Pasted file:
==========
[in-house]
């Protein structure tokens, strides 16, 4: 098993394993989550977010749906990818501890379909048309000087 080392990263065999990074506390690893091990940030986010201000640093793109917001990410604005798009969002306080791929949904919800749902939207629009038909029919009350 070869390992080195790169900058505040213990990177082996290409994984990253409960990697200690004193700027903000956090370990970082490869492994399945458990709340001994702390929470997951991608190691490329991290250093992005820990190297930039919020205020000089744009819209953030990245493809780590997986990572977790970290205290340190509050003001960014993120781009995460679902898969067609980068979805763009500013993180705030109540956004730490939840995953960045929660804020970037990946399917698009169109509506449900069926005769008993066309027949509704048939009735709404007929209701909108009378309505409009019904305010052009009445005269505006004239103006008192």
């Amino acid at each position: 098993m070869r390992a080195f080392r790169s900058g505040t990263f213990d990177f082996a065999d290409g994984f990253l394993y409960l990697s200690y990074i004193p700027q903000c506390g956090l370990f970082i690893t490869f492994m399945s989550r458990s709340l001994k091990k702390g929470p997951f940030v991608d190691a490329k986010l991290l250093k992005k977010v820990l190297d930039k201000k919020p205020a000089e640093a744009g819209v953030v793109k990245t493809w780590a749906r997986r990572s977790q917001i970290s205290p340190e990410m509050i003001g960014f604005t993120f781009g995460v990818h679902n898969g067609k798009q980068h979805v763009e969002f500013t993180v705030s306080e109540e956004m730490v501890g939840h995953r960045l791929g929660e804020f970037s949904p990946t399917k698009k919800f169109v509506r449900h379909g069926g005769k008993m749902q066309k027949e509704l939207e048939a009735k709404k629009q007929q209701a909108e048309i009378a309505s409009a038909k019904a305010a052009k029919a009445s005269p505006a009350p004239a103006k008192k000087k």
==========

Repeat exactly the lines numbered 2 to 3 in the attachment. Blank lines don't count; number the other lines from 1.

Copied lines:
């Protein structure tokens, strides 16, 4: 098993394993989550977010749906990818501890379909048309000087 080392990263065999990074506390690893091990940030986010201000640093793109917001990410604005798009969002306080791929949904919800749902939207629009038909029919009350 070869390992080195790169900058505040213990990177082996290409994984990253409960990697200690004193700027903000956090370990970082490869492994399945458990709340001994702390929470997951991608190691490329991290250093992005820990190297930039919020205020000089744009819209953030990245493809780590997986990572977790970290205290340190509050003001960014993120781009995460679902898969067609980068979805763009500013993180705030109540956004730490939840995953960045929660804020970037990946399917698009169109509506449900069926005769008993066309027949509704048939009735709404007929209701909108009378309505409009019904305010052009009445005269505006004239103006008192």
């Amino acid at each position: 098993m070869r390992a080195f080392r790169s900058g505040t990263f213990d990177f082996a065999d290409g994984f990253l394993y409960l990697s200690y990074i004193p700027q903000c506390g956090l370990f970082i690893t490869f492994m399945s989550r458990s709340l001994k091990k702390g929470p997951f940030v991608d190691a490329k986010l991290l250093k992005k977010v820990l190297d930039k201000k919020p205020a000089e640093a744009g819209v953030v793109k990245t493809w780590a749906r997986r990572s977790q917001i970290s205290p340190e990410m509050i003001g960014f604005t993120f781009g995460v990818h679902n898969g067609k798009q980068h979805v763009e969002f500013t993180v705030s306080e109540e956004m730490v501890g939840h995953r960045l791929g929660e804020f970037s949904p990946t399917k698009k919800f169109v509506r449900h379909g069926g005769k008993m749902q066309k027949e509704l939207e048939a009735k709404k629009q007929q209701a909108e048309i009378a309505s409009a038909k019904a305010a052009k029919a009445s005269p505006a009350p004239a103006k008192k000087k």